One person, whose clothes were glowing because of the light, ran some tests to make sure Kristian survived the journey. She explained that his body had been stalemated. Like being cryogenically frozen, but no ice. Your body just stops.
The light was brighter now and the sounds were normal. Physical therapists had arrived, to get everyone back in shape to walk, and function without machines.
A man beside Kristian took a leap off his bed, as the therapist was screaming in his ear to get him to stop. The second his feet hit the floor, his legs snapped in two. He was immediately disposed of.
The therapy was bad, but nothing compared to the internal stalemate his body had been induced in, at least months before.
Something was wrong about this place. Kristian’s nerves itched and squirmed. Normally, after smelling the same thing for a while, your nose gets used to it, but here, on this ship, it seemed to get worse with time.
Something was extremely wrong. There were less and less people as time went on. They all seemed to disappear after they went through the door.
The door. There were thousands of doors on the ship, but none like this one. Ascetically, it looked exactly the same as the rest. It was the same height, the same color, and it had no windows. But something about it was terribly different.
There was an energy that radiated from there. Here on this planet, things like death clung to the air, and that door was, without a doubt, the point source.
The attendants started to change too. Kristian could have sworn he saw sparks fly from one. This explained their blank stares and cold personality. Can robots have personality?
It was only a matter of time before it was his turn to go through the door, and he had a sense it wouldn’t be long.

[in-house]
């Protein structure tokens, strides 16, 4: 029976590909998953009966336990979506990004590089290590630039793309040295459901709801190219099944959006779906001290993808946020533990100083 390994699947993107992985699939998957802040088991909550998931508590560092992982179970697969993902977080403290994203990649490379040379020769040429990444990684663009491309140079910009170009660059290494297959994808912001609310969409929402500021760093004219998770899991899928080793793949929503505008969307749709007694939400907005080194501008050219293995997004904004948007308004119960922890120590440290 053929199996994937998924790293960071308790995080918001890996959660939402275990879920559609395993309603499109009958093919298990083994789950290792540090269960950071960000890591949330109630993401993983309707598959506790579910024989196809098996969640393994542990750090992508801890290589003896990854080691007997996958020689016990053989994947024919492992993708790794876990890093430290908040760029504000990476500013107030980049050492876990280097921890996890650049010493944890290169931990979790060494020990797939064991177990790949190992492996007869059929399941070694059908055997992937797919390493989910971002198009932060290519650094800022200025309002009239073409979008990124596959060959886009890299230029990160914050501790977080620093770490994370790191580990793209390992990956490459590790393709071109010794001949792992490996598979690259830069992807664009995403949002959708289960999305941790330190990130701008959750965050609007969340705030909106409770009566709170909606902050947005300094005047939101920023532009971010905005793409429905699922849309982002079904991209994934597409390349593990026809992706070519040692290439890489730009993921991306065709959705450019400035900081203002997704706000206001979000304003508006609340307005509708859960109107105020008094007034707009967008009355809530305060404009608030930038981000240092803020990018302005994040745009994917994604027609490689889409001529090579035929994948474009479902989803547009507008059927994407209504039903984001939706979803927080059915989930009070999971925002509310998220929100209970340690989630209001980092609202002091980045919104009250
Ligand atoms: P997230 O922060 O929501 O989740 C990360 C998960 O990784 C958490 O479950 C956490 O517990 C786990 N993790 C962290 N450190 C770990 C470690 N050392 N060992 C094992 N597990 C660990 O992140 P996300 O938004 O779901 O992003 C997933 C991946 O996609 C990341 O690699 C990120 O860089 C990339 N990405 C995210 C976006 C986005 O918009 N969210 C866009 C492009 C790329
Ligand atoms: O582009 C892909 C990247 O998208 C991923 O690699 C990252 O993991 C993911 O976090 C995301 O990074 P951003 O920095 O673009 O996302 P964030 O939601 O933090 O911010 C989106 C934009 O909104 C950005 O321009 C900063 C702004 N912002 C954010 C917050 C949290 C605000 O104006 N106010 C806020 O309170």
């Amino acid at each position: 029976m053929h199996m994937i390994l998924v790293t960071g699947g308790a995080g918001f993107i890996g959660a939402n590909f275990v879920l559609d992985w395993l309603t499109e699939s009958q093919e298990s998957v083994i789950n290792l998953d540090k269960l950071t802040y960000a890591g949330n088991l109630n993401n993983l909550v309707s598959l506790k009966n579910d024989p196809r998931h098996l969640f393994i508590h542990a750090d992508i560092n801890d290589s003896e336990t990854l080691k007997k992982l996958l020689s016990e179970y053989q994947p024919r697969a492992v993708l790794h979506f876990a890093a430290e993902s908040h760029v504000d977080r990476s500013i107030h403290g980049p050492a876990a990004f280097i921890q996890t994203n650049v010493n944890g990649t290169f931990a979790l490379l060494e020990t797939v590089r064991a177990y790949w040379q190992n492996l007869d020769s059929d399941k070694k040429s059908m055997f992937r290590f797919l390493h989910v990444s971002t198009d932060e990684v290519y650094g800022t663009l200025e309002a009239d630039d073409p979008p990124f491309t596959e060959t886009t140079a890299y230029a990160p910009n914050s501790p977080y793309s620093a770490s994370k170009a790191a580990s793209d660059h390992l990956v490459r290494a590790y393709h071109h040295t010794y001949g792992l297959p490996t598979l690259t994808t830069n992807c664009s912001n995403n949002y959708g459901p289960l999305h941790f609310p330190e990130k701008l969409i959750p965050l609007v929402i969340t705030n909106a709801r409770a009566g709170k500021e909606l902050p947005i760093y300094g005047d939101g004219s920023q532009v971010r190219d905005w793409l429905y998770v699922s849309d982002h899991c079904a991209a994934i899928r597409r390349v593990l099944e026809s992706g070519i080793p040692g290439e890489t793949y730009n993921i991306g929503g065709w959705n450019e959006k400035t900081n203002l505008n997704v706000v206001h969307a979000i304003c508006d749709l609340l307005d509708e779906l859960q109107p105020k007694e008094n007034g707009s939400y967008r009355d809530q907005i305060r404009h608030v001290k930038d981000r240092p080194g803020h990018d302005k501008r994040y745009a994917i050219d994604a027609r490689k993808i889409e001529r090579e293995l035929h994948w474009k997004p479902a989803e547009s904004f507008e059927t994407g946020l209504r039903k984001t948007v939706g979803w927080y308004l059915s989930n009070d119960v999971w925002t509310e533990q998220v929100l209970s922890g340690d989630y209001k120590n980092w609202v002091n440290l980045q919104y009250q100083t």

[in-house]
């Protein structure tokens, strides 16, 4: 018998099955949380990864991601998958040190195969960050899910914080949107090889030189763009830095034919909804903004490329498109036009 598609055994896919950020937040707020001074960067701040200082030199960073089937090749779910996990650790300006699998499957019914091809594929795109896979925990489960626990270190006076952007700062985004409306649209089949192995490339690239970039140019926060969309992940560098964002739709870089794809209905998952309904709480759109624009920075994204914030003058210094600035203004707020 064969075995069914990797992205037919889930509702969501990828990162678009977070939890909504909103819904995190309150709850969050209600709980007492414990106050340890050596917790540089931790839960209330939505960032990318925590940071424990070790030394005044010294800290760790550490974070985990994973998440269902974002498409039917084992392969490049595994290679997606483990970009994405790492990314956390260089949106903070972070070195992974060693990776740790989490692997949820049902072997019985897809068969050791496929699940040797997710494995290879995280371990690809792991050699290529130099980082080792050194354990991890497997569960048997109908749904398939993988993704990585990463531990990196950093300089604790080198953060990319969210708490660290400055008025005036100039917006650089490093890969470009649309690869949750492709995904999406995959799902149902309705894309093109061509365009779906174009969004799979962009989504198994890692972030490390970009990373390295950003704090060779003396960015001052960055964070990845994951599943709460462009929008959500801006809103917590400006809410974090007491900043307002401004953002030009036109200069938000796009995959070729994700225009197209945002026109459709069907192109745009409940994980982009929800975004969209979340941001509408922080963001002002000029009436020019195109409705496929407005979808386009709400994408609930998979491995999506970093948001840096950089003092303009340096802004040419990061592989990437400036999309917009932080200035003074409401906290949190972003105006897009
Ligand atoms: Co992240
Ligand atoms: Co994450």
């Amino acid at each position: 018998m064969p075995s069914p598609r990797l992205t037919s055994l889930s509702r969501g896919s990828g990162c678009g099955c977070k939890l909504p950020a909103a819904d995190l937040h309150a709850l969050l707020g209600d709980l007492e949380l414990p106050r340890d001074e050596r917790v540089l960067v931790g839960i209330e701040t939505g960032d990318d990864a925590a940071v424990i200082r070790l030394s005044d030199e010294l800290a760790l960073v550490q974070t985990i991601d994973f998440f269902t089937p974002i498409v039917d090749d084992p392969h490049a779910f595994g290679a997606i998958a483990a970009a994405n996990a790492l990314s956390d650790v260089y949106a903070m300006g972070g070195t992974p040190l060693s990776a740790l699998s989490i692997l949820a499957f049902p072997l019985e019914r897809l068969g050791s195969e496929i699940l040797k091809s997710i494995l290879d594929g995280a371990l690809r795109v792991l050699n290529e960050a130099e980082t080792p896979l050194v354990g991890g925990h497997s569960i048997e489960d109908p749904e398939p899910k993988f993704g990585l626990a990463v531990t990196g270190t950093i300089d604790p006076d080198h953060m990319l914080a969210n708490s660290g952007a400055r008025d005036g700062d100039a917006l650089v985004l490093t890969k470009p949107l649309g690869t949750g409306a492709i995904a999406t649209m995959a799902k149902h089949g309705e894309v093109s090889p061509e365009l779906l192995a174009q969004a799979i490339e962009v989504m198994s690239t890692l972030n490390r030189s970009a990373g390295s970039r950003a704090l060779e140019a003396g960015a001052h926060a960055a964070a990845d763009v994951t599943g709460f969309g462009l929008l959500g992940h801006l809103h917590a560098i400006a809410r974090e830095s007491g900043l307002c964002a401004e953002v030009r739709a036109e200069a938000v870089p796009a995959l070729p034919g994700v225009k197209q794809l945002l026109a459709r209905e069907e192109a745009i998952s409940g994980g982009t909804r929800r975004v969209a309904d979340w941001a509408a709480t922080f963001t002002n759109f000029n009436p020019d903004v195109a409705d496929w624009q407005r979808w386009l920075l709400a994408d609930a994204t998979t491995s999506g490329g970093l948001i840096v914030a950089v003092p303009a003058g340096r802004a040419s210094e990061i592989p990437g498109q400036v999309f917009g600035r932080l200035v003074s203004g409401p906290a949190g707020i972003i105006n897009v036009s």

The second Kristian awoke that morning, he could feel it. There were no warnings, no sirens, and no hints. He just knew. Krisitan didn’t even notice the plasma restraints he wore when he woke up.
The second his eyes opened, an attendant rushed to his side. Kristian was injected with some alien drug, for reasons he was unsure of. He felt no different with the drug running through him, the uninvited liquids confusing his brain chemicals.
The wheeling of the chair seemed inevitable, and he didn’t attempt to fight it. He knew he would go.
The door was opened, and the pressure of the different rooms popped his ears.
There were racks, with razors and saws, and alien needles, as far as he cared to look. He was laid down to a 180-degree angle, and the light blinded him severely.
He didn’t care.
Kristian watched the knives and saws cut into his flesh. He felt the pain. He smelled the blood. He heard the tearing. He knew what was happening. He wasn’t dreaming. He just didn’t care. Kristian closed his eyes in defeat, and heard the beeps work their way back into his brain, letting it sweep him over like a flood, one last time.